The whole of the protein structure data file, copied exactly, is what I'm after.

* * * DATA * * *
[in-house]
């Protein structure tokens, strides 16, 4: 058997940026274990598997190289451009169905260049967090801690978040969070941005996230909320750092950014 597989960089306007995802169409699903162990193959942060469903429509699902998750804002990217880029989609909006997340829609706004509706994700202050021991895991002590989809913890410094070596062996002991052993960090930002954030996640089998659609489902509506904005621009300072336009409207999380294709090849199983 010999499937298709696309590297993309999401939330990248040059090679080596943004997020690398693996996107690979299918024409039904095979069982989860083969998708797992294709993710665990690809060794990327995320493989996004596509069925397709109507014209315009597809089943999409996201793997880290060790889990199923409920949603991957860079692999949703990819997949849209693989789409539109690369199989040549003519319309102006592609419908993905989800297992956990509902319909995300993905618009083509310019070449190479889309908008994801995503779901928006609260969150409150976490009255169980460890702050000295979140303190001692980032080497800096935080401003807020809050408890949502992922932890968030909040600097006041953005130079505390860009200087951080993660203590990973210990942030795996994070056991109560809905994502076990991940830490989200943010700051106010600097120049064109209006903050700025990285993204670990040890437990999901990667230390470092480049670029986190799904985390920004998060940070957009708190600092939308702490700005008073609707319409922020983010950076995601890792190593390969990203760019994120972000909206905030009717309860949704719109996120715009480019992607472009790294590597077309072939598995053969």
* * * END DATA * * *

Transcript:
[in-house]
């Protein structure tokens, strides 16, 4: 058997940026274990598997190289451009169905260049967090801690978040969070941005996230909320750092950014 597989960089306007995802169409699903162990193959942060469903429509699902998750804002990217880029989609909006997340829609706004509706994700202050021991895991002590989809913890410094070596062996002991052993960090930002954030996640089998659609489902509506904005621009300072336009409207999380294709090849199983 010999499937298709696309590297993309999401939330990248040059090679080596943004997020690398693996996107690979299918024409039904095979069982989860083969998708797992294709993710665990690809060794990327995320493989996004596509069925397709109507014209315009597809089943999409996201793997880290060790889990199923409920949603991957860079692999949703990819997949849209693989789409539109690369199989040549003519319309102006592609419908993905989800297992956990509902319909995300993905618009083509310019070449190479889309908008994801995503779901928006609260969150409150976490009255169980460890702050000295979140303190001692980032080497800096935080401003807020809050408890949502992922932890968030909040600097006041953005130079505390860009200087951080993660203590990973210990942030795996994070056991109560809905994502076990991940830490989200943010700051106010600097120049064109209006903050700025990285993204670990040890437990999901990667230390470092480049670029986190799904985390920004998060940070957009708190600092939308702490700005008073609707319409922020983010950076995601890792190593390969990203760019994120972000909206905030009717309860949704719109996120715009480019992607472009790294590597077309072939598995053969």